On Tuesday, three juvenile boys took felony plea agreements following a sexual assault of a 5-year-old Twin Falls girl. The incident sparked controversy around the nation.
The boys, St. Luke's officials say, were interviewed at one of their St. Luke's Children At Risk Evaluation Services facilities following the incident. We wanted to know how programs like this handle criminal cases involving children, so we spoke with officials working at the center in Boise.
In what can be a child's most traumatic moment, physicians and social workers at St. Luke's CARES across the state use very specific training.
"The more expertise, the more comfort people have dealing with such tragic type events, the better services we can provide to a child," said Matthew Cox, medical director of the CARES program. "Kids share amazingly personal things because they have the right people talking to them."
Patty Weires is the lead social worker at St. Luke's CARES.
"Children have come here and have experienced years and years of abuse, torturous abuse at times," Weires said.
She is trained in what's called forensic interviewing, which means she specializes in how to ask children questions about their abuse in a legally sound way.
"So in that regard we are not asking suggestible, we're not asking leading questions to the child," said Weires.
She says it creates an open forum for the child to speak about what happened in their own words.
"I'll ask, so has anyone been bothering you? If they say yes, tell me everything about that," Weires said.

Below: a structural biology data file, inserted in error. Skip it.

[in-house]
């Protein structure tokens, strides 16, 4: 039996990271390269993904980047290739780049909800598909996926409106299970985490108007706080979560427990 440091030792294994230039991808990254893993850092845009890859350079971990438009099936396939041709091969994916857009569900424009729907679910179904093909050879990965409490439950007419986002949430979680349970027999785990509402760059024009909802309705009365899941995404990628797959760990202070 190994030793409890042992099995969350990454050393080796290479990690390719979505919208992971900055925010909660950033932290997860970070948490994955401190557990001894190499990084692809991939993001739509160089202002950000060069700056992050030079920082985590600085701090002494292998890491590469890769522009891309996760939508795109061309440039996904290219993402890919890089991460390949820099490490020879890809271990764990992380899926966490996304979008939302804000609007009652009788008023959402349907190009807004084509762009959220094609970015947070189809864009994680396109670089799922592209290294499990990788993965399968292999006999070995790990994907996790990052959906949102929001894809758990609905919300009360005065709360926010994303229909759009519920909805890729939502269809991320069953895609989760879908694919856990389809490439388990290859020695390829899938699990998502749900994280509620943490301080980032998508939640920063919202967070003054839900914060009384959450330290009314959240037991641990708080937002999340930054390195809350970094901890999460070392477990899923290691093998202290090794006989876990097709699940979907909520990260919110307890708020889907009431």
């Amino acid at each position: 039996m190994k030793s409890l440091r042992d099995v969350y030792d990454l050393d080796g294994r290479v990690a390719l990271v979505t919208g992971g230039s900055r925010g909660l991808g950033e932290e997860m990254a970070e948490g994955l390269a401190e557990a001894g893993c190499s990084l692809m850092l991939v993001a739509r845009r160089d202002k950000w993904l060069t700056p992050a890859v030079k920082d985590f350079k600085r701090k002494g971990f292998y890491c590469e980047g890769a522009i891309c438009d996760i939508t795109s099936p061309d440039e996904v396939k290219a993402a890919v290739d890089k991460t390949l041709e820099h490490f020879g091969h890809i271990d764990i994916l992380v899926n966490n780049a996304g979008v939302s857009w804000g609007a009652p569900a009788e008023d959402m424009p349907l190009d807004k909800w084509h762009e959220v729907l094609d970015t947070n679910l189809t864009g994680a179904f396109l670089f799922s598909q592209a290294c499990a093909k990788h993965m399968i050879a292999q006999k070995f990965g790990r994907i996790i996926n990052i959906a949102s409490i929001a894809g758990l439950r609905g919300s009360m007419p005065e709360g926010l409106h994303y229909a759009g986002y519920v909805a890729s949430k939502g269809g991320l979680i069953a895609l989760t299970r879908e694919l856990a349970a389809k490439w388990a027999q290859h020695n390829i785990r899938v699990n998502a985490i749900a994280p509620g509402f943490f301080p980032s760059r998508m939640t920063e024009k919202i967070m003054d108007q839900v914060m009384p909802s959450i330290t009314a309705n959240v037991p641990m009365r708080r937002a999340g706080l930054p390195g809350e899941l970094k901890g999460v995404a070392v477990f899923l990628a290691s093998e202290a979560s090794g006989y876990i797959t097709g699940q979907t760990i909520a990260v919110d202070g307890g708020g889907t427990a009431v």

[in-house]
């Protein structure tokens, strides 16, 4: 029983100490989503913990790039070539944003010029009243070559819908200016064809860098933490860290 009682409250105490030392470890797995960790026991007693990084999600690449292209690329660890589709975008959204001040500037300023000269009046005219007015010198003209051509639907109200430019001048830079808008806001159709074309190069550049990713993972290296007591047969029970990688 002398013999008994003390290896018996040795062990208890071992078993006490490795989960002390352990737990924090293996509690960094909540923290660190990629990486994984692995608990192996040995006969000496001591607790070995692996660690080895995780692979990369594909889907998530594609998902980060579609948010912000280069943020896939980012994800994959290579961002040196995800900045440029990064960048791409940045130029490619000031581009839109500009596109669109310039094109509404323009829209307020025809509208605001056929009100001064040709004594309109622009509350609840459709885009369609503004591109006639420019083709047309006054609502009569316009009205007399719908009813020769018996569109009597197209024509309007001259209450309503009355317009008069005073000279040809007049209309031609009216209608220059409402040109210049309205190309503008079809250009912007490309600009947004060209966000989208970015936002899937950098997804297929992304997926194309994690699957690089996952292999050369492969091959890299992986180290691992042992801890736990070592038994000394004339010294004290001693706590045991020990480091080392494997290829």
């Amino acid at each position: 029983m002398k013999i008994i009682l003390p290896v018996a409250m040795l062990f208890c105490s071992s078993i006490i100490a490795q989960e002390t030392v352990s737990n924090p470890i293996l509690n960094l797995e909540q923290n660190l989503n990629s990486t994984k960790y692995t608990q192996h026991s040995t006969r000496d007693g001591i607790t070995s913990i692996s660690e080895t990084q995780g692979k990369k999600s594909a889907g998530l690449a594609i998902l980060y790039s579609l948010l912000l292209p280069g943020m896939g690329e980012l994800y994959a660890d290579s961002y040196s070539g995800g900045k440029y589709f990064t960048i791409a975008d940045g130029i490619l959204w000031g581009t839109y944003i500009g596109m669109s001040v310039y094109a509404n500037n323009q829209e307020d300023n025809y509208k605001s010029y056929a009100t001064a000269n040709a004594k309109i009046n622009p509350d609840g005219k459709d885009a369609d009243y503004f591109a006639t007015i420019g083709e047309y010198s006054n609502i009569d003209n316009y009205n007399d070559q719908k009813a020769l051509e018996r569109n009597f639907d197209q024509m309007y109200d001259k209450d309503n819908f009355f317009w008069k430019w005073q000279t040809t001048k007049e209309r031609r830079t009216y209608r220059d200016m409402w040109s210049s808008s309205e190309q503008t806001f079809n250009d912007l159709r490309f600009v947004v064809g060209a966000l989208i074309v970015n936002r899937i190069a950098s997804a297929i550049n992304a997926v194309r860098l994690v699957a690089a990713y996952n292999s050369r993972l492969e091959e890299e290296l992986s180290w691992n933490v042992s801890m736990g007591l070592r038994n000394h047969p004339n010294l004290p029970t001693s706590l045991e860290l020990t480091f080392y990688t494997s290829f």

After the interview process, there is a medical exam. In the examination rooms you'll find specialized equipment that can provid a detailed evaluation.
"This a child-focused, child friendly-type examination," Coz said.
Everything from the paint on the walls, to how doctors speak to the children is calculated.
"We have a great clinic set up with animals painted on the wall," Coz said. "We talk to them, we see if anything's hurting, we address any complaints they may have and we check their whole body."
Cox says they try to create a comfortable environment to eliminate additional trauma.
"The child, if you approach them correctly, in my experience is they do just fine with the examination," said Cox.
Once the medical examination is done, the healing process begins.
"We try to return their life to normalcy as quickly as we can," Cox said.
When it comes to what social workers shoudl avoid during their forensic interviews, Weires says they try to avoid having a child talk to multiple people about what happened. She says not only could it re-traumatize the child, but it could also confuse them.